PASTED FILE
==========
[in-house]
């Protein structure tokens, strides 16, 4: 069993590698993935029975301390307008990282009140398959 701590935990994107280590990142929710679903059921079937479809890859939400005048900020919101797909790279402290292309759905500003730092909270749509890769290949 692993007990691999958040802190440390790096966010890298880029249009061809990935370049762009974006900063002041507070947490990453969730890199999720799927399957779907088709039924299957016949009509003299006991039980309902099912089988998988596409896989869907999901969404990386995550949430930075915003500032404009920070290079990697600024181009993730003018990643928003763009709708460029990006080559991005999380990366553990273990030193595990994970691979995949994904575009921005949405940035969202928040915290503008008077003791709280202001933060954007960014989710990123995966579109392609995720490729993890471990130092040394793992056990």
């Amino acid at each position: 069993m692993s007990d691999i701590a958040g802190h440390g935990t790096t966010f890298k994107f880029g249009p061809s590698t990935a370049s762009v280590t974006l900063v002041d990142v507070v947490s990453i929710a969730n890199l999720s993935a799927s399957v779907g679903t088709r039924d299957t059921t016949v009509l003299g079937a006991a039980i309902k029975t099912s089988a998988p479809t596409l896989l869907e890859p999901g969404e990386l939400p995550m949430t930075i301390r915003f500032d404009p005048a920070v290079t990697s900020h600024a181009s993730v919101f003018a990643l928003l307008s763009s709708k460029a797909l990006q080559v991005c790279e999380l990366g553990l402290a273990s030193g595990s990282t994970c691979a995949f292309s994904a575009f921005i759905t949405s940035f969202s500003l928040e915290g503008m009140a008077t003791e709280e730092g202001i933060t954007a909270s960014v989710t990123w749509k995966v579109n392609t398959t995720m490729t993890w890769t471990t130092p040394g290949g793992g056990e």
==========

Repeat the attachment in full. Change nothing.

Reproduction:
[in-house]
């Protein structure tokens, strides 16, 4: 069993590698993935029975301390307008990282009140398959 701590935990994107280590990142929710679903059921079937479809890859939400005048900020919101797909790279402290292309759905500003730092909270749509890769290949 692993007990691999958040802190440390790096966010890298880029249009061809990935370049762009974006900063002041507070947490990453969730890199999720799927399957779907088709039924299957016949009509003299006991039980309902099912089988998988596409896989869907999901969404990386995550949430930075915003500032404009920070290079990697600024181009993730003018990643928003763009709708460029990006080559991005999380990366553990273990030193595990994970691979995949994904575009921005949405940035969202928040915290503008008077003791709280202001933060954007960014989710990123995966579109392609995720490729993890471990130092040394793992056990």
């Amino acid at each position: 069993m692993s007990d691999i701590a958040g802190h440390g935990t790096t966010f890298k994107f880029g249009p061809s590698t990935a370049s762009v280590t974006l900063v002041d990142v507070v947490s990453i929710a969730n890199l999720s993935a799927s399957v779907g679903t088709r039924d299957t059921t016949v009509l003299g079937a006991a039980i309902k029975t099912s089988a998988p479809t596409l896989l869907e890859p999901g969404e990386l939400p995550m949430t930075i301390r915003f500032d404009p005048a920070v290079t990697s900020h600024a181009s993730v919101f003018a990643l928003l307008s763009s709708k460029a797909l990006q080559v991005c790279e999380l990366g553990l402290a273990s030193g595990s990282t994970c691979a995949f292309s994904a575009f921005i759905t949405s940035f969202s500003l928040e915290g503008m009140a008077t003791e709280e730092g202001i933060t954007a909270s960014v989710t990123w749509k995966v579109n392609t398959t995720m490729t993890w890769t471990t130092p040394g290949g793992g056990e």